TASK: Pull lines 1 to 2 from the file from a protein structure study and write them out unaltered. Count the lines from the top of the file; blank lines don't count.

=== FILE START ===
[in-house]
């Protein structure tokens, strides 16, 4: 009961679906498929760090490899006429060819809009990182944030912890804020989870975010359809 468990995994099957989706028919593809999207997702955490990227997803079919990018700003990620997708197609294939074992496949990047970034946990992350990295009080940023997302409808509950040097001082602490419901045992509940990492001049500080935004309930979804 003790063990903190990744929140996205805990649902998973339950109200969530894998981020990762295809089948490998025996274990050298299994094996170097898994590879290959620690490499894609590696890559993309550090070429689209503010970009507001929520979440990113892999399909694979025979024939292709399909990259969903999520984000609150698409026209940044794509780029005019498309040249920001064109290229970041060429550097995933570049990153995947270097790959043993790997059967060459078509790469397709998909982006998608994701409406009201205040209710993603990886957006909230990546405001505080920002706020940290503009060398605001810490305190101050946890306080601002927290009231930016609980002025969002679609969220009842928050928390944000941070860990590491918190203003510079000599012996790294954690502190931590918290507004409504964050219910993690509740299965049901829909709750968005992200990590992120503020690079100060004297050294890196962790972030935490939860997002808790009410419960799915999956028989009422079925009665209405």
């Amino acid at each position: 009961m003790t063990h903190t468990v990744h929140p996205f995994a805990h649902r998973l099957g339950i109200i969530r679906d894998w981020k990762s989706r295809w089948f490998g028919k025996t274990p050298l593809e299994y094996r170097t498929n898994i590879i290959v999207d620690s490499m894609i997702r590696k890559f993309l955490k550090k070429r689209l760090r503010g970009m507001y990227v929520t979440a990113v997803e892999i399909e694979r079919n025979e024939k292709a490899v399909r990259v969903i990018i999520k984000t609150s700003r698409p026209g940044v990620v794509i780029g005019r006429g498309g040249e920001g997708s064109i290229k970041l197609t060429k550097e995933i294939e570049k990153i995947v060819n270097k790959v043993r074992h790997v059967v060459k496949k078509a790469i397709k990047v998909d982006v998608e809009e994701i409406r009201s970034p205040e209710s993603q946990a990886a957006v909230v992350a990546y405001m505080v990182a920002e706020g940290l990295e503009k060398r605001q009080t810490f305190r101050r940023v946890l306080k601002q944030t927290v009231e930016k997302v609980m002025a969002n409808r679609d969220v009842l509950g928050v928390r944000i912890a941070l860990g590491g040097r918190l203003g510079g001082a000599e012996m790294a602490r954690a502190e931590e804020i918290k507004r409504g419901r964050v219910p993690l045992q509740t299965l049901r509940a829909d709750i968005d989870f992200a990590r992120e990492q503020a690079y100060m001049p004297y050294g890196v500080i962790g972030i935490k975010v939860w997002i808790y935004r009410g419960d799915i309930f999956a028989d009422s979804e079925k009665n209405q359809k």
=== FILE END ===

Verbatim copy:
[in-house]
């Protein structure tokens, strides 16, 4: 009961679906498929760090490899006429060819809009990182944030912890804020989870975010359809 468990995994099957989706028919593809999207997702955490990227997803079919990018700003990620997708197609294939074992496949990047970034946990992350990295009080940023997302409808509950040097001082602490419901045992509940990492001049500080935004309930979804 003790063990903190990744929140996205805990649902998973339950109200969530894998981020990762295809089948490998025996274990050298299994094996170097898994590879290959620690490499894609590696890559993309550090070429689209503010970009507001929520979440990113892999399909694979025979024939292709399909990259969903999520984000609150698409026209940044794509780029005019498309040249920001064109290229970041060429550097995933570049990153995947270097790959043993790997059967060459078509790469397709998909982006998608994701409406009201205040209710993603990886957006909230990546405001505080920002706020940290503009060398605001810490305190101050946890306080601002927290009231930016609980002025969002679609969220009842928050928390944000941070860990590491918190203003510079000599012996790294954690502190931590918290507004409504964050219910993690509740299965049901829909709750968005992200990590992120503020690079100060004297050294890196962790972030935490939860997002808790009410419960799915999956028989009422079925009665209405």